CD Innuendo out the Other (CD 955173),
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Innuendo out the Other

  • 1. Innuendo Out the Other
    2. My Girl
    3. If I Only Had a Brain
    4. Naima
    5. They Can't Take That Away From Me
    6. Dear Sur
    7. Wave / When The Saints Go Marchin' In
    8. When You Wish Upon a Star
    9. Wooly Bully
    10. Lazy Bird / Blackbird
    11. My Bells
    12. Blues For Rod Serling
    13. Freight Train / See You In My Dreams
    14. Claire de Lune
    15. Out of the (Music) Box and Into the (John) Cage
  • Additional Info
    Manufacturer Part Number (MPN): 6013

  • Credits

    Solo performer: Philip DeGruy (guitarp).
    By the end of the title tune, listeners are scurrying for the CD booklet, checking to see how many musicians there are (only one), what sort of production trickery and overdubbing is involved (none)...and the location of the nearest southbound boulevard (so they can toss their guitar under the first available taxi).
    INNUENDO OUT THE OTHER is a blithe, witty, recital by New Orleans virtuoso Philip DeGruy. DeGruy employs a guitarp; essentially a seven string solid body electric guitar (with an extra high A string), augmented by a set of ten tuneable open strings, which he employs like a harp to augment and extend his extraordinary harmonic palette.
    DeGruy approaches the guitarp like a piano with bendable strings. You have to go to classical players, chord melody innovators such as Lenny Breau and George Van Epps or finger-picking masters like Chet Atkins to find a precedent for DeGruy's unique approach to moving bass lines, multiple melodic lines and his reharmonization of tunes. On his original "Dear Sur," DeGruy employs bell-like strings of harmonics--the climactic zest of most guitar solos--and sculpts an entire performance with them, while on Jobim's "Wave" and the chestnut "When You Wish Upon A Star" he weaves them in and out of elaborate contrapuntal passages, simultaneously chording and soloing with a twangy, clavichord-like tone. And on "Lazy Bird/Blackbird" he swings like a solo pianist. But DeGruy also possesses a Zappaesque, everything-but-the kitchen sink sense of humor, super-imposing 20th Century harmonies throughout "Wooly Bully," and jerryrigging the "Twilight Zone" theme to a down home guitar boogie on "Blues For Rod Serling."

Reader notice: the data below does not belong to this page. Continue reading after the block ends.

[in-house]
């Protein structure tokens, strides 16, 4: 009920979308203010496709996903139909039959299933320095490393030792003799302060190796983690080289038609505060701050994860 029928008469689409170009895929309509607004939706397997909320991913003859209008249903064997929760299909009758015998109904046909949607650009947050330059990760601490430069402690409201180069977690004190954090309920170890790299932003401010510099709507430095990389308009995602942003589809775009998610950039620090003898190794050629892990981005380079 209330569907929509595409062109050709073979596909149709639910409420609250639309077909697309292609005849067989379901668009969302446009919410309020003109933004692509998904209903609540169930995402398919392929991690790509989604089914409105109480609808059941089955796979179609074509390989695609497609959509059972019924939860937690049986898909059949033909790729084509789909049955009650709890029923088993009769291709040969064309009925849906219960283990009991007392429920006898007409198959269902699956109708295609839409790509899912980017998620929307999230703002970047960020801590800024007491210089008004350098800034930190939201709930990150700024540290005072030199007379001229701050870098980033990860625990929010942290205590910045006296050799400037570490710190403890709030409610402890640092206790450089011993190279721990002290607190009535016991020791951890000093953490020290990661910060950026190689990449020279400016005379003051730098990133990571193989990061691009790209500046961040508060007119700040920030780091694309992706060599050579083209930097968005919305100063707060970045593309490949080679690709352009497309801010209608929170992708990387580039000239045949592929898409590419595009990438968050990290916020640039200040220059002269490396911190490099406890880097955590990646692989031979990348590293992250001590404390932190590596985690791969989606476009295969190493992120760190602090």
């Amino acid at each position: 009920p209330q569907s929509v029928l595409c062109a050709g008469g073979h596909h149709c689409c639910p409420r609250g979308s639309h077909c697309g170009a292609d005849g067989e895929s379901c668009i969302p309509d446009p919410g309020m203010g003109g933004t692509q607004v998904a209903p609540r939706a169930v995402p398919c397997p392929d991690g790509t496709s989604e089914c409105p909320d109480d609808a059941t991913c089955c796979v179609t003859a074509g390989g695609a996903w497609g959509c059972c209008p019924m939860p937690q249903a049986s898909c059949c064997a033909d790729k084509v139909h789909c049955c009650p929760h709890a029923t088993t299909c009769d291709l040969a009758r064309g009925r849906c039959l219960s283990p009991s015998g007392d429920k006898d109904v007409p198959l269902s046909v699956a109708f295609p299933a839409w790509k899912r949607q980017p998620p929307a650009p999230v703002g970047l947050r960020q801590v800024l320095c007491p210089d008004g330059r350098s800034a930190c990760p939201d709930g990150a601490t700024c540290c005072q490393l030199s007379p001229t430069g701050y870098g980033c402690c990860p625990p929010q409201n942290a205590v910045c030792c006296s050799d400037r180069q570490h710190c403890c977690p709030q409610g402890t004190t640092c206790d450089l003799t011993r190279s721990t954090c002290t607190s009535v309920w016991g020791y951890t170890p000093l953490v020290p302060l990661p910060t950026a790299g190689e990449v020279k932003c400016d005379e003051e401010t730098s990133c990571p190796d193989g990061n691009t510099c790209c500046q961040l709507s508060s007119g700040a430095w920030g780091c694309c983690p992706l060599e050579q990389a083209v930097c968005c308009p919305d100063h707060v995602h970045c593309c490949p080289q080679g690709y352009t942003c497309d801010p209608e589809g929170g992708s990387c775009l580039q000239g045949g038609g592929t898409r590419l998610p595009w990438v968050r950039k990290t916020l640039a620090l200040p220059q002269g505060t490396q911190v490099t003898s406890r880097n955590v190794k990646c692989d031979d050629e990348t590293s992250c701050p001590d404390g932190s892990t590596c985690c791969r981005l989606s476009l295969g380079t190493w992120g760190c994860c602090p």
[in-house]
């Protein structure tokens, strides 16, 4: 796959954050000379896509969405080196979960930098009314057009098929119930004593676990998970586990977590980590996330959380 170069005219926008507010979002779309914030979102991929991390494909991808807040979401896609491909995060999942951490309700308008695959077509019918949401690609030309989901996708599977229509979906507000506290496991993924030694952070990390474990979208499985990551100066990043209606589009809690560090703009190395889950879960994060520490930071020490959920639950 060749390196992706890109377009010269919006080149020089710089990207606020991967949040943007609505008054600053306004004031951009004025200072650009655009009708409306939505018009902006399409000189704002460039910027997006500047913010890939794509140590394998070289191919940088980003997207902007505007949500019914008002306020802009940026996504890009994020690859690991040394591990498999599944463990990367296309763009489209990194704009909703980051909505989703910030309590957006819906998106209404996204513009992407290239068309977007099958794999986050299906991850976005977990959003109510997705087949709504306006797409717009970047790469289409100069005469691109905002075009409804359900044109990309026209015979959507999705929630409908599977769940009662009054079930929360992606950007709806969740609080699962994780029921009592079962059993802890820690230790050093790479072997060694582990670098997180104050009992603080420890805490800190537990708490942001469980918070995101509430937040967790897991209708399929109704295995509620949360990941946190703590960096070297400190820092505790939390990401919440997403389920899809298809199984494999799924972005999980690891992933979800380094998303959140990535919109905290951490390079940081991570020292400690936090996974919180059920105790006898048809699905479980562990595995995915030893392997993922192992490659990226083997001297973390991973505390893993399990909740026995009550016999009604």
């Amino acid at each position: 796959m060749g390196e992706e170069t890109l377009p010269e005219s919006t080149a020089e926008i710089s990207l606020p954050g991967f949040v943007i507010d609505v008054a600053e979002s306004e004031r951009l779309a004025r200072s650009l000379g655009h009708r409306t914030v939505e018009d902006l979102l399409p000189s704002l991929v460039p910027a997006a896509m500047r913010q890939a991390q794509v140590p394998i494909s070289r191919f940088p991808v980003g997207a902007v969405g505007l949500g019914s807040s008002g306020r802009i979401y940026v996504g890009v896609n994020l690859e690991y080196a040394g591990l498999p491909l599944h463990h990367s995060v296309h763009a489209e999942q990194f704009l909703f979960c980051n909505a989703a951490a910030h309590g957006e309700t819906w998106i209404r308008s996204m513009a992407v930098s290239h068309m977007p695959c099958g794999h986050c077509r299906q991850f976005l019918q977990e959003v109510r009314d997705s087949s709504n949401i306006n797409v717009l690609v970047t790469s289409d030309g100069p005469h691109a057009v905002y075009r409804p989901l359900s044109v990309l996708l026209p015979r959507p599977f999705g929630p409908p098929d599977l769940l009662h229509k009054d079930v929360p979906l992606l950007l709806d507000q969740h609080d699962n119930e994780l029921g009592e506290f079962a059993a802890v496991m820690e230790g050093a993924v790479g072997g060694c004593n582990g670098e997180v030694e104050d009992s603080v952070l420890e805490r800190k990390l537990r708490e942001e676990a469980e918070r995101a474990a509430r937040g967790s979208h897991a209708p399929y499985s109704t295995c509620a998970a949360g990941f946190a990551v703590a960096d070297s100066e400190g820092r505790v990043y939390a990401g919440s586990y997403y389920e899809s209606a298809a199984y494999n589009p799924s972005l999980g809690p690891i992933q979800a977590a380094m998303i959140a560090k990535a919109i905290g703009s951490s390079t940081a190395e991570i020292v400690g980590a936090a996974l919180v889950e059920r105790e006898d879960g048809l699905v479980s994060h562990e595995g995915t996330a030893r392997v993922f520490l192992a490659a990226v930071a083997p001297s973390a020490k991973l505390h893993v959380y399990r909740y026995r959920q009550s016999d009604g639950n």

Guitar genius, comedian, and madman are just some of the descriptions that can be applied to Philip DeGruy. A former student of jazz guitar legend Lenny Breau, he plays a custom-made guitarp that features 17 strings, including harp-like strings mounted on the body. His style is a progressive combination of both Breau and Chet Atkins, and he possess an endless stream of ideas that flow seamlessly here through an interesting choice of tunes. Whether it's John Coltrane's "Naima," Antonio Carlos Jobim's "Wave," or even his own "Blues for Rod Serling," Philip DeGruy offers one of the most innovative and important guitar recordings of the '90s. He along with Tuck Andress and Charlie Hunter are redefining the boundaries of what can be achieved on the electric guitar. This is a stunning debut. ~ Robert Taylor

  • Critic Reviews
    Down Beat (5/95, p.40) - 4 Stars - Very Good - "...a combination of technical wizardry and vaudevillian what makes deGruy more than a merely dazzling player, which he undoubtedly is....deGruy's musicianship seems to be at the service of a quick and inventive enough mind..."
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